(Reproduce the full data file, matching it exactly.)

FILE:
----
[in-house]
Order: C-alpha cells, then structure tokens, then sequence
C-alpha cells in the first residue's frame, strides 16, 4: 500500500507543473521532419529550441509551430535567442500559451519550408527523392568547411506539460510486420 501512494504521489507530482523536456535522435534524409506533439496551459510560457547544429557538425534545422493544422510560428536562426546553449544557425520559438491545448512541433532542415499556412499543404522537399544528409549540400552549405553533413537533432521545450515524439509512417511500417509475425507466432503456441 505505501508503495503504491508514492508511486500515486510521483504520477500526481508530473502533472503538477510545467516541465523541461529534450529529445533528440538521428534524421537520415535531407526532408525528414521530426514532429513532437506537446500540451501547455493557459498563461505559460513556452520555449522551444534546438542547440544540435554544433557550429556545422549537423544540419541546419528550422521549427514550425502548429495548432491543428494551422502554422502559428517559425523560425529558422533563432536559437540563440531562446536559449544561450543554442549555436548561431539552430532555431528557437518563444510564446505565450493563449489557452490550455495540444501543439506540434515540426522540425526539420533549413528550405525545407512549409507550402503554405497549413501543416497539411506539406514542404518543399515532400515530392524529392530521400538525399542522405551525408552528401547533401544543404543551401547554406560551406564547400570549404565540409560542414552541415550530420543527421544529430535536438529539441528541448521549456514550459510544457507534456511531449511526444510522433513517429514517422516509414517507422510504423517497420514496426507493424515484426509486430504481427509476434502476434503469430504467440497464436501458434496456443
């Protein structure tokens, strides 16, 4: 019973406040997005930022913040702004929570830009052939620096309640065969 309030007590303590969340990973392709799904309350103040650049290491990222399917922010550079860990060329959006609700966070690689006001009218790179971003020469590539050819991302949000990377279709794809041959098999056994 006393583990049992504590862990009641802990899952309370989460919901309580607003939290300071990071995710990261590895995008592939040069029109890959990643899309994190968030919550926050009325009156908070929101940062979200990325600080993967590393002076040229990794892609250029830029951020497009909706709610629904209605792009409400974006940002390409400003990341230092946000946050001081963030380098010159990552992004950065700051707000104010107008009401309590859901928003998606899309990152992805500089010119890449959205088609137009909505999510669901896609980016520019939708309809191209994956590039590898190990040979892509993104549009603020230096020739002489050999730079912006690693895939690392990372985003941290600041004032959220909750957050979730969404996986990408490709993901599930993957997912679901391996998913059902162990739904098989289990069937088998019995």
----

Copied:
[in-house]
Order: C-alpha cells, then structure tokens, then sequence
C-alpha cells in the first residue's frame, strides 16, 4: 500500500507543473521532419529550441509551430535567442500559451519550408527523392568547411506539460510486420 501512494504521489507530482523536456535522435534524409506533439496551459510560457547544429557538425534545422493544422510560428536562426546553449544557425520559438491545448512541433532542415499556412499543404522537399544528409549540400552549405553533413537533432521545450515524439509512417511500417509475425507466432503456441 505505501508503495503504491508514492508511486500515486510521483504520477500526481508530473502533472503538477510545467516541465523541461529534450529529445533528440538521428534524421537520415535531407526532408525528414521530426514532429513532437506537446500540451501547455493557459498563461505559460513556452520555449522551444534546438542547440544540435554544433557550429556545422549537423544540419541546419528550422521549427514550425502548429495548432491543428494551422502554422502559428517559425523560425529558422533563432536559437540563440531562446536559449544561450543554442549555436548561431539552430532555431528557437518563444510564446505565450493563449489557452490550455495540444501543439506540434515540426522540425526539420533549413528550405525545407512549409507550402503554405497549413501543416497539411506539406514542404518543399515532400515530392524529392530521400538525399542522405551525408552528401547533401544543404543551401547554406560551406564547400570549404565540409560542414552541415550530420543527421544529430535536438529539441528541448521549456514550459510544457507534456511531449511526444510522433513517429514517422516509414517507422510504423517497420514496426507493424515484426509486430504481427509476434502476434503469430504467440497464436501458434496456443
């Protein structure tokens, strides 16, 4: 019973406040997005930022913040702004929570830009052939620096309640065969 309030007590303590969340990973392709799904309350103040650049290491990222399917922010550079860990060329959006609700966070690689006001009218790179971003020469590539050819991302949000990377279709794809041959098999056994 006393583990049992504590862990009641802990899952309370989460919901309580607003939290300071990071995710990261590895995008592939040069029109890959990643899309994190968030919550926050009325009156908070929101940062979200990325600080993967590393002076040229990794892609250029830029951020497009909706709610629904209605792009409400974006940002390409400003990341230092946000946050001081963030380098010159990552992004950065700051707000104010107008009401309590859901928003998606899309990152992805500089010119890449959205088609137009909505999510669901896609980016520019939708309809191209994956590039590898190990040979892509993104549009603020230096020739002489050999730079912006690693895939690392990372985003941290600041004032959220909750957050979730969404996986990408490709993901599930993957997912679901391996998913059902162990739904098989289990069937088998019995």